I would agree. Sanders supporters believe in entitlement. But not White entitlement, universal entitlement. Literally. That's why Sanders talked about free college for everyone, free healthcare for everyone.

Clinton was the candidate who believed in selective entitlement. Free healthcare but only for the destitute, free college but only for the destitute. If you make $2000 bucks a month though, you are on your own.  Hillary figures you can somehow afford to pay hundreds of dollars in co-pays and deductibles, 10s of thousands of dollars in tuition off the median national income. And if you can't, that's cool, you're probably White, "let them eat privilege", you can just sit back and think about how you're slightly less likely to be asked to show your receipt when leaving WalMart, that thought will provide you with warmth and shelter somehow.

Sander's supporters ARE white entitlement in action.

I just explained how they weren't in detail and this is your counter argument.

Sorry but the rest of your post didn't make much sense to me. I have no comment on it.

Answer this question then: How is advocating for entitlements for everyone an example of White entitlement? They are by definition, two mutually exclusive things. If someone in the Sanders campaign was calling for healthcare for White people only, this article would have a point. No one was so this article doesn't.

Because people of colour face additional obstacles that can't be accounted for using a one-size-fits-all solution. The "one size" ends up defaulting to the "norm" or majority, which, I hate to break it to you, is white. And once the solution is applied, the problem will be considered solved when nothing in the process ever actually made an effort to account for race. So discrimination will still fester within this utopian socialist system, except there will be no room to address it because "we already made good on our universal entitlements!"

The major thing to consider here is that law in theory and law in application are two different things. And when you do not deliberately consider how to account for discrimination and assume that the system will be fair because we found all the right magic words when drafting the policy... well, that's when discrimination is given its biggest pass to infuse systems and institutions.

I am not saying it is inherently bad to structure your politics around universal entitlement, but it's not a catch-all that solves everything. And Bernie so far has not really addressed racism in the comprehensive way that I think is necessary. Not everything defaults back to a common denominator of class and economics.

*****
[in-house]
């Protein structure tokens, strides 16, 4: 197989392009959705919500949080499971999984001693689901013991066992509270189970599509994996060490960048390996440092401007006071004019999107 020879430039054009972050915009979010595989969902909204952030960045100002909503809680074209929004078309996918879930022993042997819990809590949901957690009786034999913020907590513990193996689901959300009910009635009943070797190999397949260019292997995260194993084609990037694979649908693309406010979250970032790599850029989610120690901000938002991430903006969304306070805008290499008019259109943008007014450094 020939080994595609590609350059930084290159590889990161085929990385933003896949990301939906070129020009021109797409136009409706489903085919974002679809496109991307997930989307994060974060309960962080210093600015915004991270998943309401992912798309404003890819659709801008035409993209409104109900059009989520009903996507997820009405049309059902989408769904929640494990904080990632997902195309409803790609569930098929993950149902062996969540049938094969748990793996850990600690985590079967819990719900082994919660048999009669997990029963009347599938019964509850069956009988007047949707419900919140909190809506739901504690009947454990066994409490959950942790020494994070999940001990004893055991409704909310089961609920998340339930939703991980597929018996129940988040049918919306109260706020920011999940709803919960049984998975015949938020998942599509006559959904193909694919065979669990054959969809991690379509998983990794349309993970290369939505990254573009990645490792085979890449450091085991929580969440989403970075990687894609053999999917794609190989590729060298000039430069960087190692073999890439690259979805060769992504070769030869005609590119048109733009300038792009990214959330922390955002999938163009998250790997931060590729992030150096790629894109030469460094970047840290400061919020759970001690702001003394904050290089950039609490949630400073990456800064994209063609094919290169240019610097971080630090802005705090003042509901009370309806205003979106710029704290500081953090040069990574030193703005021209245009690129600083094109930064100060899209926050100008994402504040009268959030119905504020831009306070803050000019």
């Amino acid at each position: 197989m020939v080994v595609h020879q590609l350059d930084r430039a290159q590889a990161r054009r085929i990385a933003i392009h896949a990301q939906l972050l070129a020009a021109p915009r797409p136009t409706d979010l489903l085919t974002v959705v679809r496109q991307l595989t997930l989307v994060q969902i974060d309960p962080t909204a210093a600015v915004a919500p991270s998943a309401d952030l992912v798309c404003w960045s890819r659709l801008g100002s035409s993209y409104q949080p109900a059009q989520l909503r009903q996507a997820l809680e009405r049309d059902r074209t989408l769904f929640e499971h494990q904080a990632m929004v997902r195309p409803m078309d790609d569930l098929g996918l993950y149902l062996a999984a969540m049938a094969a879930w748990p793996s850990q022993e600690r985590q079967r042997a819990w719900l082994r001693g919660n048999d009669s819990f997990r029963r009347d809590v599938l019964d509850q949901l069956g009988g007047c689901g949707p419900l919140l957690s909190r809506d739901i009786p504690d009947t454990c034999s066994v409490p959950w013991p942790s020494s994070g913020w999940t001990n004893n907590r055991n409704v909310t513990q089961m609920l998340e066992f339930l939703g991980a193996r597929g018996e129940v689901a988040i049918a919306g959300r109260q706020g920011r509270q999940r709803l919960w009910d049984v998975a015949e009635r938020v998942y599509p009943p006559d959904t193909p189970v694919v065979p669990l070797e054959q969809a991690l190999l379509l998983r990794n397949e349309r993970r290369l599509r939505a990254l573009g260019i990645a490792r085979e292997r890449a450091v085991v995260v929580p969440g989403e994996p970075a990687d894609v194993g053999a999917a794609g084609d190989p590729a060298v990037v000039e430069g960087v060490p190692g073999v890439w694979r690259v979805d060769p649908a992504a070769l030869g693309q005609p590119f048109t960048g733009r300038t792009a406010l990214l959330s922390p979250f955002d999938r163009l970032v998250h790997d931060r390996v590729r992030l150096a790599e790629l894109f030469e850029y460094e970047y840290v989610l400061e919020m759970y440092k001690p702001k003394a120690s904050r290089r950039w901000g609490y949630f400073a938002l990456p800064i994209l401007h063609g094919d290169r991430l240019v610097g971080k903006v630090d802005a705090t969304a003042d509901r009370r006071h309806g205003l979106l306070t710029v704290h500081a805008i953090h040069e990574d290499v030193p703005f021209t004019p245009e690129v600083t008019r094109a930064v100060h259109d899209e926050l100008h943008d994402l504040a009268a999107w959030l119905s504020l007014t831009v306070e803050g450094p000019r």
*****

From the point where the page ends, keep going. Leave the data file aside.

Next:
Free healthcare and free tuition IS a one size fits all solution that would solve the problems of racism, at least in regards to healthcare and tuition.

What would be a solution that would take into account racism? Free college for Blacks but making Whites pay?

Also, you're basically saying, since universal healthcare won't end racism, it's a racist policy. What policy would end racism? Why not get rid of Social Security? It doesn't end racism after all.

I have not said anything about Bernie's policies being racist. I have said I do not like the way that race comes second to all these economic projects. "If we only do all these things then the racism will disappear" is a meme that has seemed to spread like wildfire as a rebuttal to Hillary's rhetoric around intersectionality.

Re: college tuition as just one example, you're actually wrong, which is sort of the problem I'm getting at. It doesn't "solve the problems of racism, at least in regards to [...] tuition." The issue is not as simple as a price tag. Let's say everyone gets free tuition. Where's the conversation around who will actually be able to access that help? What of the black kid who grew up in a sh-tty neighbourhood, went to a sh-tty school, and got sh-t grades because he came from a fatherless home and worked during most of his spare time to supplement the income his mom made working two jobs? What of the kid who just doesn't get in to college for something as simple as the fact that her name is Laqueisha Jackson and not Claire Pennington? What of the kid who grows up playing in McDonald's ball pits instead of using trendy new learning apps on a sleep iPad?